__________________________________________________________________________APPENDIX I.__________________________________________________________________________MATHCAD (Trademark) PROGRAMCHEBYCHEV APPROXIMATION FOR DIVISIONUSING THE REMEZ-EXCHANGE ALGORITHMQRSDIVIDE.MCDWe form the quotient x/y by evaluating 1/y and multiplying theresult by x. The objective of this program is to calculate the"b" coefficients that provide the Chebychev solution to 1/y.INITIALIZEYnom := 6 Nominal value of the input variable. ##STR1## ##STR2##Ymax := Ynom + δY Ymax = 8 Maximum anticipated input value.Ymin := Ynom - δY Ymin = 4 Minimum anticipated input value.B := 24 Number of bits of coefficient resolution.N := 5 Number of ocefficients in data-fitting routine. (This is determined by trial and error.)n := 0 . . . N Coefficeint index.m := 0 . . . N The y-value index.p := 0 . . . N - 1 The weighting-coefficient ("b") index.K := 1000 Number of performance- evaluation points.k := 0 . . . K - 1 Performance-evaluation index.PRINTCOLWIDTH := 10 PRNPRECISION := 10ZERO := 0 WRITEPRN(YA) := ZERO □ m WRITE(COUNT) := 0 □TYPE "PROCESS", COMMENT "WRITEPRN(YA)" & "WRITE(COUNT)", THENGOTO 125.ITERATION := READ(COUNT) WRITE(COUNT) := 1 + ITERATION YA := READPRN(YA) ##STR3## ##STR4##Mm,n := if[n ≈ N, (-1)m, Ym n The Remez matrix. ##STR5## ##STR6## ##STR7## ##STR8##v := M ·R ε := vN v is the solution vector; ε is the error measure.bp := 2-B. floor[0.5 + 2B. Vp ] The coefficient vector rounded to B bits. WRITE PRN(BCOEFF) := bPERFORMANCE EVALUATION ##STR9## The approximating function.ERROR := REF - AF The performance error.The plot of the error-extremal envelope bounded by ε':ε' :=if[ε ≈ 0,max[(|ERROR|)],.vertline.ε|] Another index i := 0 . . . 1This is the error-extremal envelope plot:EYk := if[k ≈ K - 1,0,if[ERRORk+1 ≧ ERRORk,.epsilon.',-ε']]This filter (MASK) is used to locate the frequenciescorresponding to all extremal error values plus the end points:MASKk := if[k ≈ 0,1,if[k ≈ K - 1,1,if[EYk+1≈ -EYk,1,0 ]]]This is the actual frequency-filtering operation. The onlyfrequencies that get through are the end points plus thosewhere error extrema are located.MATRIXk,0 := yk ·MASKk MATRIXk,1 :=|ERRORk | ·MASKkExtract the frequencies where the N+1 largest end-point valuesand extremal values are located, sort them, and write them intomemory:MYEm,i := reverse(csort(MATRIX,1))m,i SYE: = (csort(MYE,0))|ε| = 5.42 10-5 WRITEPRN(YA):= SYE<0>max [(|ERROR|)] - |ε| = 1.2510-5 A sanity check. ##STR10## ##STR11##Now plot the functions and the Max [(|ERROR|)] .multidot .106 = 66.7errorList the extremal frequencies The rounded coefficients:(col 0), and the extremal valuemagnitudes (col 1): The hex coefficients: ##STR12## ##STR13## ##STR14## ##STR15##END OF PROGRAM__________________________________________________________________________CHEBYCHEV APPROXIMATION FOR SQUARE ROOTUSING THE RSAW 8/4/93 MEZ-EXCHANGE ALGORITHMQRSSQRT. MCDThe objective of this program is to calculate the "a"coefficients that provide a Chebychev polynomial approximation tothe square root of y.The Chebychev solution is the one that minimizes the maximumerror of the approximation fit. There are no "surprise points"in the solution space.INITIALIZEYnom := 2 Nominal value of the output variable.δY := 0.1·Ynom Tolerance on the output variable.Xmax :=[Ynom + δY]2 x max = 4.84 Maximum anticipated input valueXmin :=[Ynom - δY]2 x min = 3.24 Minimum anticitpated input valueB :=24 Number of bits of coefficients resolution.N := 5 Number of coefficients in data-fitting routine. (This is determined by trial and error.)n := 0 . . . N Coefficient index.m := 0 . . . N The y-value index.p := 0 . . . N - 1 The weighting-coefficient ("b") index.K := 1000 Number of performance- evaluation points.k := 0 . . . K - 1 Performance-evaluation index.PRINTCOLWIDTH := 10 PRNPRECISION : = 10ZERO := 0 WRITEPRN(YA) : = ZERO □ m WRITE(COUNT) : = 0 □TYPE "PROCESS", COMMENT "WRITEPRN(XA)" & "WRITE(COUNT)", THEN GOTO128.SETUPITERATION := READ(COUNT) WRITE(COUNT) := 1 + ITERATION XA :=READPRN (XA) ##STR16## ##STR17##Mm,n := if[n ≈ N,(-1)m,xm n ] The Remez matrix. ##STR18## ##STR19## ##STR20## ##STR21##v :=M-1 ·R ε := vN v is the solution vector; ε is the error measureap := 2-B · floor[0.5 + 2B. Vp ] The coefficient vector rounded to B bits. WRITEPRN(ACOEFF) := aPERFORMANCE EVALUATION ##STR22## ##STR23##ERROR := REF - AF The performance error.The plot of the error-extremal envelope bounded by ε' : Another index: i :=0 . . . 1ε' : if[ε ≈0,max[(|ERROR|)],.vertline.ε|]This is the error-extremal envelope plot:EXk := if[k ≈ K - 1,0 if[ERRORk+1 ≧ ERRORk,.epsilon.',-ε']]This filter (MASK) is used to locate the frequenciescorresponding to all extremal error values, plus the end points:MASKk := if[k ≈ 0,1,if[k ≈ K - 1,1,if[EXk+1≈ -EXk,1,0]]]This is the actual frequency-filtering operation. The onlyfrequencies that get through are the end points plus those whereextremal are located.MATRIXk,0 := xk · MASKk MATRIXk,1:=|ERRORk | · MASKkExtract the frequencies where the N+1 largest end-point valuesand extremal values are located, sort them, and write them intomemory.MXEm,i := reverse (csort(MATRIX,1))m,i SXE := (csort(MXE,0))-6 <0>|ε| = 1.1 10 WRITEPRN(XA) := SXEmax [(|ERROR|)] - |ε| = 3.4110-7 A sanity check. ##STR24## ##STR25##Now plot the functions and the Compute the peak error inerror ppm: max[(|ERROR|)] · 106 = 1.44List the extremal freqencies (col The rounded coefficients0), and the extremal values (col are:1): ##STR26## ##STR27## The hex coefficients: ##STR28## ##STR29##END OF PROGRAM__________________________________________________________________________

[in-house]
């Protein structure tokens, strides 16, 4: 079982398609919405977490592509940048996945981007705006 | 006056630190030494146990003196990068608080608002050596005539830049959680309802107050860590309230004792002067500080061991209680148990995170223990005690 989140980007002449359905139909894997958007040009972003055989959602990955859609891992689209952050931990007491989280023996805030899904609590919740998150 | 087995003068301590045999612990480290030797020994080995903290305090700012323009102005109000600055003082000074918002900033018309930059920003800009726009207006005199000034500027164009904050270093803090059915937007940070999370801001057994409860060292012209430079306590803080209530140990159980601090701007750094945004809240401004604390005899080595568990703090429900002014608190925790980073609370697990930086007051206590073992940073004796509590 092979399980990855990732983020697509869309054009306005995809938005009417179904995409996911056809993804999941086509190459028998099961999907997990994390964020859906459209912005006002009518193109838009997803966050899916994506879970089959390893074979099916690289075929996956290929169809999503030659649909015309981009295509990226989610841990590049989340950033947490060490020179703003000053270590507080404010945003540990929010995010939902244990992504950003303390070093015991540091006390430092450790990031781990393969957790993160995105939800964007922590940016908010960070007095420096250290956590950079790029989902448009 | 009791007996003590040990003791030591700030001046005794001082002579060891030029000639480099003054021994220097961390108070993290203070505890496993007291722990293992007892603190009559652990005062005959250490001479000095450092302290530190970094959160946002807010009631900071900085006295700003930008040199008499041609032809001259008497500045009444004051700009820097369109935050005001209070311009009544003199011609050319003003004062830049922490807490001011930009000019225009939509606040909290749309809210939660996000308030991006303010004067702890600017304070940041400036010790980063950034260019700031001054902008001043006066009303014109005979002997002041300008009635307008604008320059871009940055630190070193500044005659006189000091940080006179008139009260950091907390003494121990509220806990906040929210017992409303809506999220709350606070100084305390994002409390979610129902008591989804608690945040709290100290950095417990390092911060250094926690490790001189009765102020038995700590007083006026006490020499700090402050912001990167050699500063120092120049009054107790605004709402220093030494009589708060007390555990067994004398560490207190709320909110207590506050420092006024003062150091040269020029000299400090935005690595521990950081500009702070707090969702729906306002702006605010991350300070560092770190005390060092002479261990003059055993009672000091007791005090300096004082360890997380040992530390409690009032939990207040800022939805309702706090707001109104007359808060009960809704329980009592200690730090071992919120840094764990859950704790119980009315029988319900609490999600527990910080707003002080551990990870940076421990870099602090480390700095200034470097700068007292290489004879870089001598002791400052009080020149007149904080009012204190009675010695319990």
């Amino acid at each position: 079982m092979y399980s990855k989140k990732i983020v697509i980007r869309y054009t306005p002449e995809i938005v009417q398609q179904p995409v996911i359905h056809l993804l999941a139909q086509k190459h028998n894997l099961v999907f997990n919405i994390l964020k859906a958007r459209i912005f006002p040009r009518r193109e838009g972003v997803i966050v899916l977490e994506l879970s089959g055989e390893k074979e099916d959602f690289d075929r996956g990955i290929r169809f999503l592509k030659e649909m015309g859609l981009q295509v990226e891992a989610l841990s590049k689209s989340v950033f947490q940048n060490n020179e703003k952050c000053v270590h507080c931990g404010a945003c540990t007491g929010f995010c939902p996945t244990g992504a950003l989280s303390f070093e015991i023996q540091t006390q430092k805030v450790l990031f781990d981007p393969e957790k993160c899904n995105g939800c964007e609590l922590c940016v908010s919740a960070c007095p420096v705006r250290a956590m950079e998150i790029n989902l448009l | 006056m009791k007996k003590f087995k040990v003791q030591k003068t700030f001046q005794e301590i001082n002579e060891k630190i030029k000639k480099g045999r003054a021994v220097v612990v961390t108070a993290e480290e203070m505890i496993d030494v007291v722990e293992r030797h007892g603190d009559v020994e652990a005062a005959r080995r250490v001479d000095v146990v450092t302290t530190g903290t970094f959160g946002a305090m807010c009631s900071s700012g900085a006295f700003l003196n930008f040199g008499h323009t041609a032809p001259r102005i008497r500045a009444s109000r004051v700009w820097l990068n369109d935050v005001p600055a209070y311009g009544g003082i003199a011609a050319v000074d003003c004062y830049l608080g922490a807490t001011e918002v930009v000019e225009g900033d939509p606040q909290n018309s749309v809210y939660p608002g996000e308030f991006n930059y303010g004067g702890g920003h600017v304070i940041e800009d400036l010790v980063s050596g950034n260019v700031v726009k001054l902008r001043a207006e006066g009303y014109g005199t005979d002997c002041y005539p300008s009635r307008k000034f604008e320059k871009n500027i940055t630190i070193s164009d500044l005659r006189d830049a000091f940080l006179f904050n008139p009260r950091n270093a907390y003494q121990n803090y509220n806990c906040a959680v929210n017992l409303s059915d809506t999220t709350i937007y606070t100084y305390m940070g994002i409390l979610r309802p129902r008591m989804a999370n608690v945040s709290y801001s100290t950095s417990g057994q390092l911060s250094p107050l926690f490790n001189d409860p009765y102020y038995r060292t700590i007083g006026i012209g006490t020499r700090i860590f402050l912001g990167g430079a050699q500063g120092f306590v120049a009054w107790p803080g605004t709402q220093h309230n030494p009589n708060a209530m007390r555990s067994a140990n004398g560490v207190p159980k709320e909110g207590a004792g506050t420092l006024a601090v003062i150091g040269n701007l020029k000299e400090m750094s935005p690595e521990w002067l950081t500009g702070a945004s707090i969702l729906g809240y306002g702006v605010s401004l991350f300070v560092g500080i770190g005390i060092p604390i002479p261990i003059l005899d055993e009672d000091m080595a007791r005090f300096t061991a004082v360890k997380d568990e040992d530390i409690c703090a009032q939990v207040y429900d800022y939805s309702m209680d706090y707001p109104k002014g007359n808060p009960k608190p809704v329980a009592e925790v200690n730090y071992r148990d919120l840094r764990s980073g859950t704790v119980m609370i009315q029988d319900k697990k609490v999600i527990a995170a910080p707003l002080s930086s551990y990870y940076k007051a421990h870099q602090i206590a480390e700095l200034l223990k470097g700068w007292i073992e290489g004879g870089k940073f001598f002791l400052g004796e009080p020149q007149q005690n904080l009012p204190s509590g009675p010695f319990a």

__________________________________________________________________________APPENDIX III.__________________________________________________________________________MATHCAD (Trademark) PROGRAMCHEBYCHEV APPROXIMATION TO AN ARCCOSINE FUNCTIONQRSARCOSRMZ.MCDThe objective of this program is to calculate the "a"coefficients that provide the Chebychev solution to thepolynomial approximation of arccos(x). The application is adirect-reading frequency-deviation meter. We are going toestimate δf/fo.INITIALIZEfs := 42000 The sampling frequency.fo := 10000 The nominal frequency.δf := 0.2·fo Maximum deviation of the variable to be estimated. ##STR30## ##STR31## ##STR32## ##STR33##B := 24 Number of bits of coefficient resolution.N := 4 Number of coefficients in data-fitting routine.n := 0 . . . N Coefficient index.m := 0 . . . N The x-value index.p := 0 . . . N - 1 The weighting-coefficient ("a") index.K := 1000 Number of performance- evaluation points.k := 0 . . . K - 1 Performance-evaluation index.PRINTCOLWIDTH := 10 PRNPRECISION := 10ZERO := 0 WRITEPRN(YA) := ZERO□ m WRITE(COUNT) := 0□TYPE "PROCESS" COMMENT "WRITEPRN(YA)" & "WRITE(COUNT)",THEN "GOTO 140".SETUPITERATION := READ(COUNT) WRITE(COUNT) := 1 + ITERATION YA := READPRN(YA) ##STR34## ##STR35##Mm,n := if[n ≈ N, (-1)m,if[n ≈ 0,1,Ym 2·n-n ]] The Remez matrix. ##STR36## ##STR37## ##STR38## ##STR39## ##STR40##v := M-1 ·R ε := vN v is the solution vector; ε is the error measure.ap := 2-B ·floor[0.5 + 2b ·vp The coefficient vector rounded to B bits. WRITEPRN(CCOEFF) := aPERFORMANCE EVALUATIONbp := if[p ≈ 0,0,ap ] ##STR41## ##STR42##ERROR := REF - AF The performance error.The plot of the error-extremal envelope bounded by ε':ε' := if[ε ≈ 0,max[(|ERROR|)],.vertline.ε|] Another index: i := 0 . . . 1EYk := if[k ≈ K - 1,0,if[ERRORk+1 ≧ ERRORk,.epsilon.',-ε']]This filter (MASK) is used to locate the frequenciescorresponding to all extremal error values:MASKk := if[k ≈ 0,1,if[k ≈ K - 1,1,if[EYk+1≈ -EYk,1,0]]]This is the actual filtering operation. The only frequenciesthat get through are those where error extrema are located.MATRIXk,0 := Yk · MASKk MATRIXk,1 :=|ERRORk |·MASKkExtract the frquencies where the N+1 largest extremal valuesare located, sort them, write them into memory, and list therounded coefficients:MYEm,i := reverse(csort(MATRIX,1))m,i SYE := (csort(MYE,0))|ε| = 5.02 10-7 WRITEPRN(YA) := SYE<0>max[(|ERROR|)] - |ε| = 1.5810-8 "Gut" insurance. (If you can't feel good about the solution, its probably wrong!) ##STR43## ##STR44##Now plot the functions and the max[(|ERROR|)] = 5.18 10-7errorThe extremal values: The rounded coefficients: ##STR45## ##STR46## ##STR47## ##STR48##END of PROGRAM__________________________________________________________________________